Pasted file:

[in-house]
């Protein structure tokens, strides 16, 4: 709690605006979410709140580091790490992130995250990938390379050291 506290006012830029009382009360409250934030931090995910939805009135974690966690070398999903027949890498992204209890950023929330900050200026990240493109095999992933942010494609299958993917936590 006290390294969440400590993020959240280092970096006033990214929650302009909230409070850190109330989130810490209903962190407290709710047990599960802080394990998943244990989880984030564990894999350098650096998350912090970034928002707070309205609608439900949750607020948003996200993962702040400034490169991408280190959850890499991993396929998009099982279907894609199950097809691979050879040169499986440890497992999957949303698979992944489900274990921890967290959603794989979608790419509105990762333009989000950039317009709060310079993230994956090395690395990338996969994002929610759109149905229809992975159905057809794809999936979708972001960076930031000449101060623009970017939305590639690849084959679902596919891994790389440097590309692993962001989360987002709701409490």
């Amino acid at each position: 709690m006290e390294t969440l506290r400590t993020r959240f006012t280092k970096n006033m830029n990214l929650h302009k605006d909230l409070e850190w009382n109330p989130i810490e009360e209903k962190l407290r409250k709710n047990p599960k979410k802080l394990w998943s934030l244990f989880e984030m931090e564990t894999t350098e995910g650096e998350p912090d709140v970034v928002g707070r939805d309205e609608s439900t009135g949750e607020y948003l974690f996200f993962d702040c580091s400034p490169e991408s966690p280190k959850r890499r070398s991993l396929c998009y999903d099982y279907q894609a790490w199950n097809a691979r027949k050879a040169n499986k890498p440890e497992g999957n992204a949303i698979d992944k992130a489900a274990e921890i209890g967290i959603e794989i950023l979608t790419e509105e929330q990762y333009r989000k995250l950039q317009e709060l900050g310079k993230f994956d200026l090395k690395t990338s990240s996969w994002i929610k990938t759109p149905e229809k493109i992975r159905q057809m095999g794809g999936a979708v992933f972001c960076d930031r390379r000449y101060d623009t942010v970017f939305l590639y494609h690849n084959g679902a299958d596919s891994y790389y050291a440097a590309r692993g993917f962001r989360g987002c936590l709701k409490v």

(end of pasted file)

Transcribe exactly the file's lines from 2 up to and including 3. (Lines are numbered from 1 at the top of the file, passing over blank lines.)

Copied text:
């Protein structure tokens, strides 16, 4: 709690605006979410709140580091790490992130995250990938390379050291 506290006012830029009382009360409250934030931090995910939805009135974690966690070398999903027949890498992204209890950023929330900050200026990240493109095999992933942010494609299958993917936590 006290390294969440400590993020959240280092970096006033990214929650302009909230409070850190109330989130810490209903962190407290709710047990599960802080394990998943244990989880984030564990894999350098650096998350912090970034928002707070309205609608439900949750607020948003996200993962702040400034490169991408280190959850890499991993396929998009099982279907894609199950097809691979050879040169499986440890497992999957949303698979992944489900274990921890967290959603794989979608790419509105990762333009989000950039317009709060310079993230994956090395690395990338996969994002929610759109149905229809992975159905057809794809999936979708972001960076930031000449101060623009970017939305590639690849084959679902596919891994790389440097590309692993962001989360987002709701409490």
């Amino acid at each position: 709690m006290e390294t969440l506290r400590t993020r959240f006012t280092k970096n006033m830029n990214l929650h302009k605006d909230l409070e850190w009382n109330p989130i810490e009360e209903k962190l407290r409250k709710n047990p599960k979410k802080l394990w998943s934030l244990f989880e984030m931090e564990t894999t350098e995910g650096e998350p912090d709140v970034v928002g707070r939805d309205e609608s439900t009135g949750e607020y948003l974690f996200f993962d702040c580091s400034p490169e991408s966690p280190k959850r890499r070398s991993l396929c998009y999903d099982y279907q894609a790490w199950n097809a691979r027949k050879a040169n499986k890498p440890e497992g999957n992204a949303i698979d992944k992130a489900a274990e921890i209890g967290i959603e794989i950023l979608t790419e509105e929330q990762y333009r989000k995250l950039q317009e709060l900050g310079k993230f994956d200026l090395k690395t990338s990240s996969w994002i929610k990938t759109p149905e229809k493109i992975r159905q057809m095999g794809g999936a979708v992933f972001c960076d930031r390379r000449y101060d623009t942010v970017f939305l590639y494609h690849n084959g679902a299958d596919s891994y790389y050291a440097a590309r692993g993917f962001r989360g987002c936590l709701k409490v």